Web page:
We put our next issue to bed and it is now at the printer’s going through the various stages that eventually deposit it in subscribers’ mailboxes. That means I have a little time to take deep breaths, become reacquainted with my life, and catch up on odds and ends.
Last night that meant going shopping.
I stopped at the Christmas Tree Shop which, for whatever reasons, has nothing to do with Christmas trees, at least not in August. Let’s say it’s the home of cheap items you didn’t know you needed and some you do, including an odd assortment of food. I was truly surprised to find a box of Glenny’s gluten-free oatmeal cookies for $2.99.
Needless to say I was dubious about the oatmeal, but according to the box: “Gluten Free Oats are more expensive than regular oats because of the Gluten Free inspection process necessary for growing through baking and packing.” So I called the company and was told they buy their oats from Only Oats in Canada, which to my knowledge is a reputable company.
The price differential was considerable. On the company’s website the cookies sell for $11.99 plus, presumably, shipping, for 20 cookies or two boxes. I got 10 cookies for $2.99, which would be $4 less and no shipping (to be technical about it, I did drive there and back which means some cost for gas and it took more time than ordering on line). Still I would call it a good deal.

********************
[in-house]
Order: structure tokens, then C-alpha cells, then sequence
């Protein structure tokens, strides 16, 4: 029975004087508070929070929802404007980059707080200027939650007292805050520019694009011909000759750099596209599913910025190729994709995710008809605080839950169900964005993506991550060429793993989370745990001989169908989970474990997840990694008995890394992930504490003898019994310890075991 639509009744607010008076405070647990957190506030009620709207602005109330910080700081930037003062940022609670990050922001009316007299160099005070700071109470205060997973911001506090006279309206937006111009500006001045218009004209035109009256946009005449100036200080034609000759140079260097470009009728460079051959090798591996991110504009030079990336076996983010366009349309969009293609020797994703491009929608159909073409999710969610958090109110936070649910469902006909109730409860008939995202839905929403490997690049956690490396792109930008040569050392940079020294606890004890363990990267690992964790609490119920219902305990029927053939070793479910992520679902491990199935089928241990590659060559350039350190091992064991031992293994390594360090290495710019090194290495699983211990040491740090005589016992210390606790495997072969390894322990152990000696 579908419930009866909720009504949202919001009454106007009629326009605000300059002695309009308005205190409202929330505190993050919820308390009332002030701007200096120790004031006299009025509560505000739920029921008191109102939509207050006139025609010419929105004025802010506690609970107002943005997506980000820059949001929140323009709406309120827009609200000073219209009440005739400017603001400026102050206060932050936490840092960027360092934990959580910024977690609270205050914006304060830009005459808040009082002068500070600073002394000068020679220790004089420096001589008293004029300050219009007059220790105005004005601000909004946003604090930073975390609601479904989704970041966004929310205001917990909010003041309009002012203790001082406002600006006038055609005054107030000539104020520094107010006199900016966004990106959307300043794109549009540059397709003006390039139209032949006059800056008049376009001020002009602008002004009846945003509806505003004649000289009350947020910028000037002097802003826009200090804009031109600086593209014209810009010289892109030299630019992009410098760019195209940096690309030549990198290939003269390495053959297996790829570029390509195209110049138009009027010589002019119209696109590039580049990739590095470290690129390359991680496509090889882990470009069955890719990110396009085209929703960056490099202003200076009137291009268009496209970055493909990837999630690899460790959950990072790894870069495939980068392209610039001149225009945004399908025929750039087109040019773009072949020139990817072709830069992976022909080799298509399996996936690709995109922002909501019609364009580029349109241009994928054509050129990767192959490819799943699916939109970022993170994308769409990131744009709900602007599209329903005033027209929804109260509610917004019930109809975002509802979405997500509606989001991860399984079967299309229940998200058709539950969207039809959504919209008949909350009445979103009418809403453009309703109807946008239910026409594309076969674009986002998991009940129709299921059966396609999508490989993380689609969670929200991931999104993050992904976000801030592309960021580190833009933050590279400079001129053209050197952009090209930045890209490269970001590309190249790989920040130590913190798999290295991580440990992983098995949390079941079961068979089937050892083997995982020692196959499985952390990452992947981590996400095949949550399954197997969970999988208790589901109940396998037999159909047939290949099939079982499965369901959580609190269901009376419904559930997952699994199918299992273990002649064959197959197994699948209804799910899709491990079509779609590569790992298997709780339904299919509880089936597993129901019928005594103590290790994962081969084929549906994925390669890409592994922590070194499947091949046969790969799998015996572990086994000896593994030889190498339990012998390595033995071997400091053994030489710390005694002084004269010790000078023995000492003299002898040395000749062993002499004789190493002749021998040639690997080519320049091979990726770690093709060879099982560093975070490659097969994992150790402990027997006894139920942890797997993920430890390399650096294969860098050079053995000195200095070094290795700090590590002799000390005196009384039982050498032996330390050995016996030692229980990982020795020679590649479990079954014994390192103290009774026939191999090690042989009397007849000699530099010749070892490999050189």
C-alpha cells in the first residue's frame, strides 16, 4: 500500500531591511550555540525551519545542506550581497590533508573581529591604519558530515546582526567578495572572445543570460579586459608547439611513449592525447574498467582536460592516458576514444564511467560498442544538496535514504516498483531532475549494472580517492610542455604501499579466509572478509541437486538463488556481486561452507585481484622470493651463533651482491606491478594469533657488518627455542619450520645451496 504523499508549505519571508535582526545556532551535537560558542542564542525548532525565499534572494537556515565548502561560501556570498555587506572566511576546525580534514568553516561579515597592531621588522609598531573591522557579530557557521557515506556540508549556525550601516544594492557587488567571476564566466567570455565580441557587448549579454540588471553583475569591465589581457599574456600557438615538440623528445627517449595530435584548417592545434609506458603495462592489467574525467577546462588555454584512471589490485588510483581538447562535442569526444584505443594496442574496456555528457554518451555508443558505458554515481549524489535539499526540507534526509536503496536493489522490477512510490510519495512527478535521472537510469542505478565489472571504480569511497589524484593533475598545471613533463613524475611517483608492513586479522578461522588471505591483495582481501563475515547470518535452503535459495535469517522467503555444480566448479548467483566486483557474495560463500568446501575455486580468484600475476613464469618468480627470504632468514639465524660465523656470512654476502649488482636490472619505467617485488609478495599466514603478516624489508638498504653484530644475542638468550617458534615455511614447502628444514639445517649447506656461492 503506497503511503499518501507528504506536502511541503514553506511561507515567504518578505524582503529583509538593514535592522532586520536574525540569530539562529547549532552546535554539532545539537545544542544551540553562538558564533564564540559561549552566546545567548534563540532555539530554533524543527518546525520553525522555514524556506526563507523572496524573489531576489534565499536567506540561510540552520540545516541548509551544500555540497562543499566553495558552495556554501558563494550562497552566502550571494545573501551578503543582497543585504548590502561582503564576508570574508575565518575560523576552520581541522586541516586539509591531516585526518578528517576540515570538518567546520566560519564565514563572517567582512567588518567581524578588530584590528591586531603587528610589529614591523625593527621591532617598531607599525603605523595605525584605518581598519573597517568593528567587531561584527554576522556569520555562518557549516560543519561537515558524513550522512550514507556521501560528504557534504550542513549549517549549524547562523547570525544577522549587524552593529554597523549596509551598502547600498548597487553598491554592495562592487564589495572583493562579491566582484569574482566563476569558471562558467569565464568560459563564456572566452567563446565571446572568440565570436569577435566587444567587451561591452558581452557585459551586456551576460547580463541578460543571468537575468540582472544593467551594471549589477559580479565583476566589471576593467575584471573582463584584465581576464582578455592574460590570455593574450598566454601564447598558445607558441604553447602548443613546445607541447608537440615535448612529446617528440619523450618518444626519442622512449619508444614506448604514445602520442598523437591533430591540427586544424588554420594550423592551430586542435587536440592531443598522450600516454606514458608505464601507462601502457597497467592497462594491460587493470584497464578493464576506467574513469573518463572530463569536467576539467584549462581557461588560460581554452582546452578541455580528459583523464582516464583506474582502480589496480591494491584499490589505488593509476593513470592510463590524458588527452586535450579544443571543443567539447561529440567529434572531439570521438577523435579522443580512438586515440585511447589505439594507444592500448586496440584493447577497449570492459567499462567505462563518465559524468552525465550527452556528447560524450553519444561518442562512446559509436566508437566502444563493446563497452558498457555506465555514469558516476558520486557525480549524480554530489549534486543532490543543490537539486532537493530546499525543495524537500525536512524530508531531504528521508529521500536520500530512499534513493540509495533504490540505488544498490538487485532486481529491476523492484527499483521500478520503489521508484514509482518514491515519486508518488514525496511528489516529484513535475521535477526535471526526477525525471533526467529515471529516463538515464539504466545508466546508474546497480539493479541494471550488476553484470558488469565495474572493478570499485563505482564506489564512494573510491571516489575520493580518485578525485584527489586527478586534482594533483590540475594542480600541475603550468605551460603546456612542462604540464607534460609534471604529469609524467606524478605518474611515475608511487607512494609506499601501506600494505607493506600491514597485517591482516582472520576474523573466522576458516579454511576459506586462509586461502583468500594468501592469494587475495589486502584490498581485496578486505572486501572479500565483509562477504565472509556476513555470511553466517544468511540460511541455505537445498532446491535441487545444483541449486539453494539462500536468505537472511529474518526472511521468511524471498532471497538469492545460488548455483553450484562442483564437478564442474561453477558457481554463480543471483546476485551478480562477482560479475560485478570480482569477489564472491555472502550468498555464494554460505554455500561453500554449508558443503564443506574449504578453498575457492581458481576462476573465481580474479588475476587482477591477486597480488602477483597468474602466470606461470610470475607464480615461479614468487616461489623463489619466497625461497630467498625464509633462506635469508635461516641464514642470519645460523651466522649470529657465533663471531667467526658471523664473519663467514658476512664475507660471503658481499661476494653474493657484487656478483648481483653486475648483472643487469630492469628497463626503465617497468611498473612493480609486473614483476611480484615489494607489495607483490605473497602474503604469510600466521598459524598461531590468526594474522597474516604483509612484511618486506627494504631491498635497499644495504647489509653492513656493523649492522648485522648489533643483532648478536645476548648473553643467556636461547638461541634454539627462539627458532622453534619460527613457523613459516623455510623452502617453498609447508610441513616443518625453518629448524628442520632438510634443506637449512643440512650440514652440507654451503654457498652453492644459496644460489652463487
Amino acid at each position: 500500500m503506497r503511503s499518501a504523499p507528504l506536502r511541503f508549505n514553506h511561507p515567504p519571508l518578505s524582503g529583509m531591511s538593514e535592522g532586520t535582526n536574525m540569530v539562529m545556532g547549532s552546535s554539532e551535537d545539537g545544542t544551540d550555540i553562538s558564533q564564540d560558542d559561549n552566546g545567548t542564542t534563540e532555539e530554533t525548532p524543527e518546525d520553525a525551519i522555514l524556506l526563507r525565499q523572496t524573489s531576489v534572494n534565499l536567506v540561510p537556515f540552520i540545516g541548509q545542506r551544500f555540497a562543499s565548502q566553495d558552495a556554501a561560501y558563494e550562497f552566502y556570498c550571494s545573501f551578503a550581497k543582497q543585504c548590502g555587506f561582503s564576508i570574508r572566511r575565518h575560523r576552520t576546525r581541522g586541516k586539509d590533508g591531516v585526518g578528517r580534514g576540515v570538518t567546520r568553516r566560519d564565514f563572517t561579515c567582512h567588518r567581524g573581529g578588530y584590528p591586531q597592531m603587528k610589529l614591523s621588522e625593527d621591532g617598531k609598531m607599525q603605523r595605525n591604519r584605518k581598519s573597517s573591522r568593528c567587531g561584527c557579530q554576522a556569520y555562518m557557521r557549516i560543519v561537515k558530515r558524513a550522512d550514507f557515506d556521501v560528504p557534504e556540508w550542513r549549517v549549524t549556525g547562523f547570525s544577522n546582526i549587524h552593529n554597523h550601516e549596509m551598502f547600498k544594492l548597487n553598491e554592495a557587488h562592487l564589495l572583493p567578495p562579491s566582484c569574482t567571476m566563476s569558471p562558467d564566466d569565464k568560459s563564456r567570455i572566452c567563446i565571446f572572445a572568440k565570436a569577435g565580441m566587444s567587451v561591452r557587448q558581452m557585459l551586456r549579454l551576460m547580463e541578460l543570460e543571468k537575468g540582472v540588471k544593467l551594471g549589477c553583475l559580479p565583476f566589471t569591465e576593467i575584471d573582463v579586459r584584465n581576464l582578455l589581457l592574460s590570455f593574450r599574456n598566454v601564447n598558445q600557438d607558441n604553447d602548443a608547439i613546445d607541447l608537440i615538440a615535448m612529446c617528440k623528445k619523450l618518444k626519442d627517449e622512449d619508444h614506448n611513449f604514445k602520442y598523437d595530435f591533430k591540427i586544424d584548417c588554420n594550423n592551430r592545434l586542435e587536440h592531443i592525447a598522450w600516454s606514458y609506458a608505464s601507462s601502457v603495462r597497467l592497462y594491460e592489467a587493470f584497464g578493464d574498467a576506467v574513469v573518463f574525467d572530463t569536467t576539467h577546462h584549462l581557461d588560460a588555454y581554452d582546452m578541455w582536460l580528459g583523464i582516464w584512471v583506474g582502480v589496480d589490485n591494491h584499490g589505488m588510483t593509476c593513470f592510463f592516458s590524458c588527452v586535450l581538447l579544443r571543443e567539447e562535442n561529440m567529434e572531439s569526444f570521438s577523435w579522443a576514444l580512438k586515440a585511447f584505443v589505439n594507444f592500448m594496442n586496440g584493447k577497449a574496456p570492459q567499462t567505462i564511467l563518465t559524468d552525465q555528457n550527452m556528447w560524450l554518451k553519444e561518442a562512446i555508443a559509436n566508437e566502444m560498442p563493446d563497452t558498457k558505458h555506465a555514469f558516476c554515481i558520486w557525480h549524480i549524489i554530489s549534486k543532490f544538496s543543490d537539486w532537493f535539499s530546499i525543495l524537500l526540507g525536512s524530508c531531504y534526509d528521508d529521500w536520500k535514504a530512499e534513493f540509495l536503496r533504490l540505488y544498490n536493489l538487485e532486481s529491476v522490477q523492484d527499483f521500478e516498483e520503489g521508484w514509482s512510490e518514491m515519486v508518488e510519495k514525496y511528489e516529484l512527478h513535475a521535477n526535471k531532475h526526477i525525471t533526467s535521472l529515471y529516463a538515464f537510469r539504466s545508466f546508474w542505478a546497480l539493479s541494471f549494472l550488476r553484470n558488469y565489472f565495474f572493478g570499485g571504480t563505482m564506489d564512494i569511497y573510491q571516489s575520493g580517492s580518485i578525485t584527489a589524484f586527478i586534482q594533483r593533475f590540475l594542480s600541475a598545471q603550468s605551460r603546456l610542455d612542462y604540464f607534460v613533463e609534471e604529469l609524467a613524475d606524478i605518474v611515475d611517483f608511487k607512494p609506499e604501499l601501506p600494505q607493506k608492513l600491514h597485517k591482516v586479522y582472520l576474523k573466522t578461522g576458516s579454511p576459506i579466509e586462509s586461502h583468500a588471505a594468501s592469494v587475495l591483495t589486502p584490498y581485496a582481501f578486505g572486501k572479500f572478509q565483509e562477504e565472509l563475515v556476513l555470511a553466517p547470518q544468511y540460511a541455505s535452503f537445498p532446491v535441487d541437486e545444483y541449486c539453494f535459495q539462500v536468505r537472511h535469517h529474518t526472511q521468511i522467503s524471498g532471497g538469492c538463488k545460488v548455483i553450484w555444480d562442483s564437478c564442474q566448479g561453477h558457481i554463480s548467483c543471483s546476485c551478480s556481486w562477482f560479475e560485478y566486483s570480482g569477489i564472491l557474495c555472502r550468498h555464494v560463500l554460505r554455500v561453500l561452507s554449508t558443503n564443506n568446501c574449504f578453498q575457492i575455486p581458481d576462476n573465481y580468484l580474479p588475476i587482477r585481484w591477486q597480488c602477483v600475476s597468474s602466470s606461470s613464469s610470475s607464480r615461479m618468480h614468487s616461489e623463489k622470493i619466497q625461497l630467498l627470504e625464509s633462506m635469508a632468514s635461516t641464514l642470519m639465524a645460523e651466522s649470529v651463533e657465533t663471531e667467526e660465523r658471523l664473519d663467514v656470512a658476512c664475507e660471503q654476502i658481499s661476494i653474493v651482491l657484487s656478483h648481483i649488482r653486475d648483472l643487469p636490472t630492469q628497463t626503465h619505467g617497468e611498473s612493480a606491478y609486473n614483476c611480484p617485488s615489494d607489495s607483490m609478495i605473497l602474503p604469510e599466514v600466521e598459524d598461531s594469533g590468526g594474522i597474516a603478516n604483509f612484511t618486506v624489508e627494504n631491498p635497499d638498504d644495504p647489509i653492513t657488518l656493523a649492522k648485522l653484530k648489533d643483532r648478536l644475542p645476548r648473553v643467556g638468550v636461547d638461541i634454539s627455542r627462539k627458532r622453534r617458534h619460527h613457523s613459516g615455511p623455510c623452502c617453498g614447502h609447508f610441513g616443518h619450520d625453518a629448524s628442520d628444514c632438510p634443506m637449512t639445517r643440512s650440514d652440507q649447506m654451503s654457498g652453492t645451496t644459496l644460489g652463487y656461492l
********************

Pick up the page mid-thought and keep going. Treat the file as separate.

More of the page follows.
My next job is to taste them and if they are really good, to find out how often the Christmas Tree Shop stocks them. I suspect it’s trial and error there and they stock them when they can get a good deal by buying great quantities.
There was another gluten-free product right next to the oatmeal cookies – Goldbaum’s GF ice cream cones. A box of 10 was $2.99, which is a steal. I couldn’t find out much about them or the company, but I can tell you they are delicious. They taste a bit like the fortune cookies we used to enjoy at Chinese restaurants but can no longer eat, albeit with a little cocoa powder thrown in. I wasn’t able to track their price from venues other than the Christmas Tree Shop but suspect it would be more than I paid.
Christmas Tree Shops appear to be an east coast phenomenon with onsite retail sales only so I’m sorry to disappoint those who live elsewhere. It will probably take me six months or more to get back there but my guess is that when I do, there will be a few gluten-free products available and likely the two I bought last night won’t be on the shelves.
What’s astounding, however, is that there were any at all. Apparently the Christmas Tree Shops buy in ultra large quantities when they can get a good price. So you never know what will be available when you visit. Essentially they took a chance on a gluten-free product, which is just one more measure of how much gluten-free has caught on in our society.